Dark past of 'black widow' revealed

The Crown said Helen Milner gave husband Phil Nisbet crushed Phenergan tablets. Photo / Martin Hunter
The Crown said Helen Milner gave husband Phil Nisbet crushed Phenergan tablets. Photo / Martin Hunter
Black Widow murderer Helen Milner's first husband has broken his silence on their marriage - and revealed how she almost destroyed his relationship with their children.

Mark Robert Kearns and his second wife Dawn said Helen Milner was motivated by money and fuelled by lies.

Speaking at his Christchurch home last night, Mr Kearns described a manipulative woman who said what she needed to to get what she wanted.

"She got what she deserves," said Mr Kearns, after a jury found Milner guilty of murdering second husband Phil Nisbet in 2009.

Mr Kearns and Milner split 20 years ago after seven years of marriage.

He said Milner lied in the Family Court to gain custody of their two sons - then told them he'd moved to Australia and didn't want anything to do with them,

"It was bullshit. I did my absolute best for the boys and had no-show. It was not just the lies to me ... No matter what I spent with lawyers - 20-odd grand for a children's lawyer - she managed to put a stop to all that."

The truckie couldn't bring himself to attend her trial.

He followed it through the media and kept a watchful eye on the emotions of his sons, who both gave key evidence against their mother.

"I had a gut feeling all the way throughout that she was guilty," said Mr Kearns. "I said that to anyone that asked me - she's done it."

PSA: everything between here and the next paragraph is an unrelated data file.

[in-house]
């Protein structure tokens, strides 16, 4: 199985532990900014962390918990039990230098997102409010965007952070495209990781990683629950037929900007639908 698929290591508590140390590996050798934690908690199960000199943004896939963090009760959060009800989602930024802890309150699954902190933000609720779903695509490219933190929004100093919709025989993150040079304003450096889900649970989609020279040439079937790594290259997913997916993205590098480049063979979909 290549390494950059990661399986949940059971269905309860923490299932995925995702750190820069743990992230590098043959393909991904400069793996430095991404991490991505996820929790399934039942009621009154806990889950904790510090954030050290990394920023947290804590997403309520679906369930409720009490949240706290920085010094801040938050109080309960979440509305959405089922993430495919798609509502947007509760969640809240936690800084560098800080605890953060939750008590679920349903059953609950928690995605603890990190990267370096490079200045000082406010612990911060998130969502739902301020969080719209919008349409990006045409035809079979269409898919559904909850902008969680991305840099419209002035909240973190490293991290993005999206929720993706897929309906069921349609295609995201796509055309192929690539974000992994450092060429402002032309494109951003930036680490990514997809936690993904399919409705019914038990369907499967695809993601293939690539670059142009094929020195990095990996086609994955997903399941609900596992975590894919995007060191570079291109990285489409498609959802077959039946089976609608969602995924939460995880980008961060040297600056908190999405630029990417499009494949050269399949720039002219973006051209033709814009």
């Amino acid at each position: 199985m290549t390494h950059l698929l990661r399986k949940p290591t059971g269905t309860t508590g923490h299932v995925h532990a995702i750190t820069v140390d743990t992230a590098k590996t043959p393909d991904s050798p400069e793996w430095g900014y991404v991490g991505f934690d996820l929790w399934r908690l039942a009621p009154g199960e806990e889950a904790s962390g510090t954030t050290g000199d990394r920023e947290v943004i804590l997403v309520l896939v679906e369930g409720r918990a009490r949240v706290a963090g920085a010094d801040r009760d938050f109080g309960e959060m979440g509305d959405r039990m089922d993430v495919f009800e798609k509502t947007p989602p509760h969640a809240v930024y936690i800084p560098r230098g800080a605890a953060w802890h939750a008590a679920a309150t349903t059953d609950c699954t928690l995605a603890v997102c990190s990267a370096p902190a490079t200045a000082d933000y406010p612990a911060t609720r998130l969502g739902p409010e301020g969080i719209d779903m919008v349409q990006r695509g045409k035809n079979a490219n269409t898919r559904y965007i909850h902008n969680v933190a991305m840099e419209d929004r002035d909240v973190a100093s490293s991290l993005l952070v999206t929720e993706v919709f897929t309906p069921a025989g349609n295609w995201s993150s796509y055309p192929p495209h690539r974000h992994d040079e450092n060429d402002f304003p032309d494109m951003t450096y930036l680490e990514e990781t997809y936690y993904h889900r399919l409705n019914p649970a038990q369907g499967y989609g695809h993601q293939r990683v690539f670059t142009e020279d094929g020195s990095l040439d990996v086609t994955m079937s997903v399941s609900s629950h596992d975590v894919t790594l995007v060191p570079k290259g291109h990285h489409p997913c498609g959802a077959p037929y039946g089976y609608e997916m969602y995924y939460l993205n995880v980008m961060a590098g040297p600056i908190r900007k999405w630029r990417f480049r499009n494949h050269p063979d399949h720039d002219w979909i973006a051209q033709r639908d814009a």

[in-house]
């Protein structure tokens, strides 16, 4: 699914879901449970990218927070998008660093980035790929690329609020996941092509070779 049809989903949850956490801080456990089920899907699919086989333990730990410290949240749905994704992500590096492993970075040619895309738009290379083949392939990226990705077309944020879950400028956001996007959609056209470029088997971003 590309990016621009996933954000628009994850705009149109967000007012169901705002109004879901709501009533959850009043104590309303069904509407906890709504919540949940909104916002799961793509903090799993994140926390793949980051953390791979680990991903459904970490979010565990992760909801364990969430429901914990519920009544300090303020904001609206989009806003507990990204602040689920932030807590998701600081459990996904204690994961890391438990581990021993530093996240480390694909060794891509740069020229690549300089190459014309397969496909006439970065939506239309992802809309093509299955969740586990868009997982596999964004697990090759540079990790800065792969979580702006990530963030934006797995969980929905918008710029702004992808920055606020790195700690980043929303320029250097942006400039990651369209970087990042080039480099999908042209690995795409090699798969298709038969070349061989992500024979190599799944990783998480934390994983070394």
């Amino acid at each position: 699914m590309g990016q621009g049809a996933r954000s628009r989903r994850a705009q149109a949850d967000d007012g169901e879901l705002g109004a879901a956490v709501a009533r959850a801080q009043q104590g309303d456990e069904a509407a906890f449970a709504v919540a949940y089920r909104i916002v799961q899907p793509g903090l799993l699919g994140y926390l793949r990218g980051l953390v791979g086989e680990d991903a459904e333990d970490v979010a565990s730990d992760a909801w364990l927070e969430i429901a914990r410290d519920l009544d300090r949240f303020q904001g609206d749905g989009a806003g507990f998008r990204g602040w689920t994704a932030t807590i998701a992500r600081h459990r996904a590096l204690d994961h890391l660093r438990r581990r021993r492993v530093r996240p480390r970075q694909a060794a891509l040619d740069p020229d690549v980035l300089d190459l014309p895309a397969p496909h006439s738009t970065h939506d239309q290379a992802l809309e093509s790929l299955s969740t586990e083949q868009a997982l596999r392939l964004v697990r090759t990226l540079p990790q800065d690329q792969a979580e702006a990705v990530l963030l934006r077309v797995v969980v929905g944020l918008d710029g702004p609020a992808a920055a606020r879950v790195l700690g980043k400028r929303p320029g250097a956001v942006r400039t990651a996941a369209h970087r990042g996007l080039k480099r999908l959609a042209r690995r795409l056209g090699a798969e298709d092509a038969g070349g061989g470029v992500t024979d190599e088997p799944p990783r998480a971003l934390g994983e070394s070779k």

Dawn Kearns said her relationship with her husband was lucky to survive Milner's efforts to break them up.

"She tried all sorts of tactics too. Not trying to kill him, but she wanted to get rid of him, get him out of the house.

"It was money right through with her. It's always been money.

"Like the time she took her car to the [Waimakariri Rriver] burnt it out and claimed insurance. She did that too - got full insurance on the car."

The Crown argued Milner poisoned Mr Nisbet then faked his death to look like suicide, motivated by a $250,000 life insurance payout.

Financial advisor Stephen Westcombe told Milner's trial in the High Court at Christchurch that she was with Mr Nisbet when the policy was taken out in 2007.

"I'm not 100 per cent certain but it may have been Helen Milner that filled out the form on Mr Nisbet's behalf. I do believe Helen filled in some forms."

Her murder conviction means she's ineligible for the life insurance payout, which was put on hold after insurers AXA were told of the homicide investigation into Mr Nisbet's death by his sister Lee-Ann Cartier.

"We are in the process of determining the legal recipients of the proceeds of the insurance policy," a spokeswoman for AMP, which merged with AXA in 2011, said yesterday.

Financial Services Council chief executive Peter Neilson said such cases are rare.

"If you purposefully burn your own house down after taking out a fire insurance policy then you cannot be a beneficiary of your own actions regarding an insurance claim," he said.

"But on the other hand, that doesn't mean to say anybody's else should be tainted by that illegality. So it may be someone else may have some eligibility based on the circumstances on the person has died."

Milner was found guilty of one charge of murder and one of attempted murder. She was found not guilty of a second charge of attempted murder.

She will be sentenced in February.

Mr Kearns, meanwhile, will continue to work hard on strengthening his good relationships with his sons Adam, now 22, and Greg, now 24.

He hopes they can get on with their lives and make up for lost time.

"You've got to put it behind you and move on."

 

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